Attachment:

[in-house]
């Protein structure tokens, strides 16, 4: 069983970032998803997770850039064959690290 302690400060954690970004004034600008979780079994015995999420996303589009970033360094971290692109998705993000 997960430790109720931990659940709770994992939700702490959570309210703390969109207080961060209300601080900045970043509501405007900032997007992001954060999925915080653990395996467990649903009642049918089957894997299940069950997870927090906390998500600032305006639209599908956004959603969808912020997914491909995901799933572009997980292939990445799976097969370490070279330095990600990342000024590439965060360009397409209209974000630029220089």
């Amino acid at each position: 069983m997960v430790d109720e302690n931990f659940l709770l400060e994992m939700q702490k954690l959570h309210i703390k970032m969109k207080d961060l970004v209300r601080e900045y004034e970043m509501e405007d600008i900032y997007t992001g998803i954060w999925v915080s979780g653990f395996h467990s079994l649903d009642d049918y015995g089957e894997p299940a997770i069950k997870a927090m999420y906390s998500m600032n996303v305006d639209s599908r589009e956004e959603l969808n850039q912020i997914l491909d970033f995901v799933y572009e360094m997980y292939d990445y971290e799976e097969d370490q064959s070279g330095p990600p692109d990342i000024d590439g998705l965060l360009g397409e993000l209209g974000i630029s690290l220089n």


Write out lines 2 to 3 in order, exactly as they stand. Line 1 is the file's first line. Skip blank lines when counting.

């Protein structure tokens, strides 16, 4: 069983970032998803997770850039064959690290 302690400060954690970004004034600008979780079994015995999420996303589009970033360094971290692109998705993000 997960430790109720931990659940709770994992939700702490959570309210703390969109207080961060209300601080900045970043509501405007900032997007992001954060999925915080653990395996467990649903009642049918089957894997299940069950997870927090906390998500600032305006639209599908956004959603969808912020997914491909995901799933572009997980292939990445799976097969370490070279330095990600990342000024590439965060360009397409209209974000630029220089």
């Amino acid at each position: 069983m997960v430790d109720e302690n931990f659940l709770l400060e994992m939700q702490k954690l959570h309210i703390k970032m969109k207080d961060l970004v209300r601080e900045y004034e970043m509501e405007d600008i900032y997007t992001g998803i954060w999925v915080s979780g653990f395996h467990s079994l649903d009642d049918y015995g089957e894997p299940a997770i069950k997870a927090m999420y906390s998500m600032n996303v305006d639209s599908r589009e956004e959603l969808n850039q912020i997914l491909d970033f995901v799933y572009e360094m997980y292939d990445y971290e799976e097969d370490q064959s070279g330095p990600p692109d990342i000024d590439g998705l965060l360009g397409e993000l209209g974000i630029s690290l220089n």